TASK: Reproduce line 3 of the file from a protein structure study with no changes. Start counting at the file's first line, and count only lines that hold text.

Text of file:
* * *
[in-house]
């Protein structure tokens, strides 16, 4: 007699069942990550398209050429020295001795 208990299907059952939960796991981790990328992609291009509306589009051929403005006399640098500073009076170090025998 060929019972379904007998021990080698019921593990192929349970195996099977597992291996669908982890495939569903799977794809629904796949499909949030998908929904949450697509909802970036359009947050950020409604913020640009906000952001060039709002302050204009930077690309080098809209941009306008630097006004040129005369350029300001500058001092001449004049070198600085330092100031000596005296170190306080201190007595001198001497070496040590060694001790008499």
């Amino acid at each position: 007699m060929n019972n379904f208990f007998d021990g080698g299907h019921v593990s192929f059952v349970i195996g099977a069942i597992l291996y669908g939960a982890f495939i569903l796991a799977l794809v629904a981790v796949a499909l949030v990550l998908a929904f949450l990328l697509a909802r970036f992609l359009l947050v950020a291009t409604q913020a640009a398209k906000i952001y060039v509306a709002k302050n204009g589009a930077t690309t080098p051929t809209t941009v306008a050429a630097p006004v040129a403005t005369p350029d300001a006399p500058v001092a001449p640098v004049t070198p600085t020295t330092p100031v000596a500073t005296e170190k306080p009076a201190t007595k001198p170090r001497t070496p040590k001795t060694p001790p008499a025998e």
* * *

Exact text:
């Amino acid at each position: 007699m060929n019972n379904f208990f007998d021990g080698g299907h019921v593990s192929f059952v349970i195996g099977a069942i597992l291996y669908g939960a982890f495939i569903l796991a799977l794809v629904a981790v796949a499909l949030v990550l998908a929904f949450l990328l697509a909802r970036f992609l359009l947050v950020a291009t409604q913020a640009a398209k906000i952001y060039v509306a709002k302050n204009g589009a930077t690309t080098p051929t809209t941009v306008a050429a630097p006004v040129a403005t005369p350029d300001a006399p500058v001092a001449p640098v004049t070198p600085t020295t330092p100031v000596a500073t005296e170190k306080p009076a201190t007595k001198p170090r001497t070496p040590k001795t060694p001790p008499a025998e």